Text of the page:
In the rest of this article I want to elaborate on this position by reading Luxemburg’s personal letters from the last year of her life, to see what they suggest about her attitude to the Bolsheviks and the prospect of a new International.

Luxemburg’s The Russian Revolution, which she began writing while still in prison, is typically cited by those eager to show her opposition to the Bolsheviks. She did not finish it, as it was published in 1922 after her death. In The Russian Revolution,  Luxemberg offers vigorous criticism of the Bolsheviks—particularly of their agrarian policies, advocacy of national self-determination, and dissolution of the Constituent Assembly—while commending their achievements.

She sees these as faults symptomatic of the daunting conditions facing a national revolution that had not internationalized—which only heightened the need to build socialism internationally.

The letters throw more light on this position. In November 1917, she wrote to Clara Zetkin:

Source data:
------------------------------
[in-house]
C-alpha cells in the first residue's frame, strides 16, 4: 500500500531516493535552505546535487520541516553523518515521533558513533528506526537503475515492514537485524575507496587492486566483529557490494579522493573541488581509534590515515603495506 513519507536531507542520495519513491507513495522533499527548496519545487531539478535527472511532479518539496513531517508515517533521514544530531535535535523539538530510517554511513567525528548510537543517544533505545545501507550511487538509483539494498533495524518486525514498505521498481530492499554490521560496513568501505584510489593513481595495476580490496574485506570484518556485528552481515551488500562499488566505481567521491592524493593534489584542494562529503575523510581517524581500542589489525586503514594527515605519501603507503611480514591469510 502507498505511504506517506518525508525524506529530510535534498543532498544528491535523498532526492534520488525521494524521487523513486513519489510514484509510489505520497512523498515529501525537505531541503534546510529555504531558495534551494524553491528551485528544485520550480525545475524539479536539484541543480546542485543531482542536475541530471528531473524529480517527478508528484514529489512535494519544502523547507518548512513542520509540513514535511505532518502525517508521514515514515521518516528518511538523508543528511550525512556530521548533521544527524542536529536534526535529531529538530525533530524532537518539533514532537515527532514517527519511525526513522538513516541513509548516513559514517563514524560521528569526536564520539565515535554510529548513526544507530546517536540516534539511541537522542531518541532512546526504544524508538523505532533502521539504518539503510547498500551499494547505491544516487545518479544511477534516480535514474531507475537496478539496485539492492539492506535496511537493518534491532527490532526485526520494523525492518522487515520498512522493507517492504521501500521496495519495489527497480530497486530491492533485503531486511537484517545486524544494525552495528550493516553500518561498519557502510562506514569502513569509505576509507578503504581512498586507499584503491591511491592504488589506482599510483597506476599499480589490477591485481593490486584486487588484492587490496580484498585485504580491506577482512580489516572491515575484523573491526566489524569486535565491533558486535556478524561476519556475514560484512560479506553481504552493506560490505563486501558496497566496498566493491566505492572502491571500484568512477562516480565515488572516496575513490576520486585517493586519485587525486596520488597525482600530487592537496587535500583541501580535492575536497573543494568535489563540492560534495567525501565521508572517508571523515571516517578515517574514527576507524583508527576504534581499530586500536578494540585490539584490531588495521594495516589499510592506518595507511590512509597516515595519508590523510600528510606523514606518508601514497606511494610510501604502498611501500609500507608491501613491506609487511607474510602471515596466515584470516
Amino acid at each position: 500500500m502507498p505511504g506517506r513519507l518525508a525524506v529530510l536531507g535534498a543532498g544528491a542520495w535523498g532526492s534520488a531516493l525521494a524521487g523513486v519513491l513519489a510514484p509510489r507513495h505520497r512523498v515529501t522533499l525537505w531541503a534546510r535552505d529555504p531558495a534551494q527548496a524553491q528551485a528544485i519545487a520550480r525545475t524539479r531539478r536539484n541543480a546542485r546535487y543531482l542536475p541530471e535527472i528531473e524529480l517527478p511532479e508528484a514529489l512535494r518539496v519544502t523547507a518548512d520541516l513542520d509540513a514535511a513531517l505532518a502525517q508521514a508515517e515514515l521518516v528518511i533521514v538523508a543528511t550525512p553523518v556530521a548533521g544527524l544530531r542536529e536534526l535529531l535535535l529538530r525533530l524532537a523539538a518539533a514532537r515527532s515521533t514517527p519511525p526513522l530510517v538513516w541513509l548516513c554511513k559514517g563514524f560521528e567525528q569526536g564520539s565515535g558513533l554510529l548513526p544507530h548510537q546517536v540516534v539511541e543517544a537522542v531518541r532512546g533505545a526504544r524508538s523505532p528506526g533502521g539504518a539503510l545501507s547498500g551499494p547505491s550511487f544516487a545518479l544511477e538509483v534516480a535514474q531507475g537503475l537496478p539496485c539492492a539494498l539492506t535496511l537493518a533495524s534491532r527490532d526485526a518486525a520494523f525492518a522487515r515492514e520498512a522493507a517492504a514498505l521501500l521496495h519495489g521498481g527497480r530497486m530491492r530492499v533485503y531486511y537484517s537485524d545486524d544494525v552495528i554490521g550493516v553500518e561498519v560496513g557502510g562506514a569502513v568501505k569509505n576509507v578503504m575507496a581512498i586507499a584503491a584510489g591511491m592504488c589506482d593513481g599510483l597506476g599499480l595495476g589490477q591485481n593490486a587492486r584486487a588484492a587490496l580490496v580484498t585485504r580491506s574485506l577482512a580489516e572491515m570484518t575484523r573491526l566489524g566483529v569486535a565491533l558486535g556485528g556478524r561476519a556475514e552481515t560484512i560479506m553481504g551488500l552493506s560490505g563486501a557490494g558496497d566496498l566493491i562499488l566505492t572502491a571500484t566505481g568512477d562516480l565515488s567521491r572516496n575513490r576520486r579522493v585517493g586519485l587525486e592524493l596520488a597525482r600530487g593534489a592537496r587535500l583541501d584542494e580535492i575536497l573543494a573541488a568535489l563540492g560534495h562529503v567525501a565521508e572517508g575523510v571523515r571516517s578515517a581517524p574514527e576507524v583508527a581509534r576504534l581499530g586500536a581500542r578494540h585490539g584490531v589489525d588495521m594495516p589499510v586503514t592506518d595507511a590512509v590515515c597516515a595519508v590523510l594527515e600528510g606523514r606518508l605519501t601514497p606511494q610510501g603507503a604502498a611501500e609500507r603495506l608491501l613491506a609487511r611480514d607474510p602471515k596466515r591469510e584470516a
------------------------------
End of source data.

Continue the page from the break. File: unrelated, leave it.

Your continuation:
The events in Russia are of amazing grandeur and tragedy. Lenin and his people will not of course be able to win out against the insuperable tangle of chaos, but their attempt, by itself, stands as a deed of world-historical significance and a genuine milestone.

She adds her trademark biting humor: “unlike the ‘milestone’ that was always declared at the close of every doglike-ordinary-crummy-lousy German [SPD] party congress by the blessed Paul” [Singer, co chair of the SPD executive] (November 24, 1917, letter to Clara Zetkin).

This sense that the revolution would not prevail—particularly given the calumny the German Social Democrats heaped on it—is echoed in a letter from the same month to Luise Kautsky, her life-long friend and also wife of Karl Kautsky, a fierce critic of the Bolsheviks: